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I have a list called Population, is a great list of very many positions and at some point I stop using it. How I can free the resources? Then this is part of the code:

 private List <BasePopulation> Population=new List <BasePopulation>();
 Population.SomeMethod();
 Population.Clear();

I used the Clear method, but not works. Any idea?

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5 Answers 5

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The problem may be that Clear is not doing what you think it is. Clear simply marks the List as being empty without resizing the internal array that it uses behind the scenes. It will, however, remove all references to the individual BasePopulation instances. So if no other data structure has a reference to them they will be eligible for garbage collection. But, it will not reduce the size of the List directly. I just verified this using ILSpy.

You have two options.

  1. Set Population = null. This will unroot the entire object instance making it eligible for garbage collection.

  2. Call TrimExcess on this List. This will resize the internal array.

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  • 1
    Isn't setting the list to null redundant? If I recall correctly, the object is eligible for GC as soon as the Jitter detects it won't be ever read again, not when the reference goes null. Commented Jul 30, 2013 at 20:32
  • 3
    @Pierre-LucPineault: You are correct. Well, except that is for local references. For class member references like the one in the question the garbage collector cannot perform the same optimization since it would be difficult (or possible) to predict whether or not it would be read in the future. Commented Jul 30, 2013 at 20:45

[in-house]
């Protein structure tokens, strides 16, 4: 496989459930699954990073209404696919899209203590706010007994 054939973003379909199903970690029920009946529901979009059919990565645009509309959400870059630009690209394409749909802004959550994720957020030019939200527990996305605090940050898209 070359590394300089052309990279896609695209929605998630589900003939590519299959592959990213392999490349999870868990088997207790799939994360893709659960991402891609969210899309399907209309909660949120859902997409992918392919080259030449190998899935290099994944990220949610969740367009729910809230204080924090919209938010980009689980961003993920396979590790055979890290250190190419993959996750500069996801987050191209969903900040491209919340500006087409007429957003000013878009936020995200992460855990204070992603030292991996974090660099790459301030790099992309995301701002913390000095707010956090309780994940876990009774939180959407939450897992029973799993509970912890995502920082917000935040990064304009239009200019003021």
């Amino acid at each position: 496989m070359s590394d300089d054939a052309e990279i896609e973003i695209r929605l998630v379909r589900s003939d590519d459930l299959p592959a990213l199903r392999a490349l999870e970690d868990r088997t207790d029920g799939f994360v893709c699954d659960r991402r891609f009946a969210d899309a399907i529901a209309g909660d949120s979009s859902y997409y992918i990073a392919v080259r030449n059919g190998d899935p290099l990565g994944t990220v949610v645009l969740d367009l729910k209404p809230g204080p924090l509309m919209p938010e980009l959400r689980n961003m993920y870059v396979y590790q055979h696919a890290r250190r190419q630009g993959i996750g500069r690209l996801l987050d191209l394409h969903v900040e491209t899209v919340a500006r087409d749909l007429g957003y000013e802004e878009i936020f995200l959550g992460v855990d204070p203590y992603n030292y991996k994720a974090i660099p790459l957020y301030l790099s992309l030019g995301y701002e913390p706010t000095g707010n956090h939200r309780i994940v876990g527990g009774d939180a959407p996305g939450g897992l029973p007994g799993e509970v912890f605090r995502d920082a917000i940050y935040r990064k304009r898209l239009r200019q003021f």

• @BrianGideon: I also have similar issue. I have list in C# which contains many items. I want to free the memory this list occupies. So that I can add new items to the list. What is the best way to free this memory? Commented Mar 30, 2015 at 15:55
  • @Giorgi: Is there any reason #1 or #2 in my answer would not work for you? Commented Mar 31, 2015 at 1:52
  • @BrianGideon: I'll use #1. Set list reference to NULL. I need to add items to list. But I can NULL list every time I add say some fixed number of items to it, e.g., after I added 100 000 items, I will NULL it so that I can add another 100 000 etc. (because I don't need old ones anymore). is it ok? Commented Mar 31, 2015 at 7:48
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Well, since the garbage collector (GC) is taking care of the memory management for you, the first thing you can do is getting rid of all references to the list (and the contained elements) so that the GC is able to remove it on the next occasion. You can do this, for example, by explicitly setting

Population = null;

If this isn't enough for you, for example because you're really eager to get rid of the objects now and you can accept non-optimal run-time behaviour, you can tell the GC to start collecting objects now via

GC.Collect();

More information about this method can be found here.

As indicated above, this practice can induce a performance penalty since it forces the GC to clean up resources at a point in the program where it usually wouldn't. Directly calling the method is thus often discouraged, but it might serve your needs if this is really a special point in your application. As a practical example, I've successfully improved peak memory usage in a program that requires a lot of objects during an initialization that can be discarded once the actual program execution has started. Here, the small performance penalty for calling GC.Collect() after the initialization was justifiable.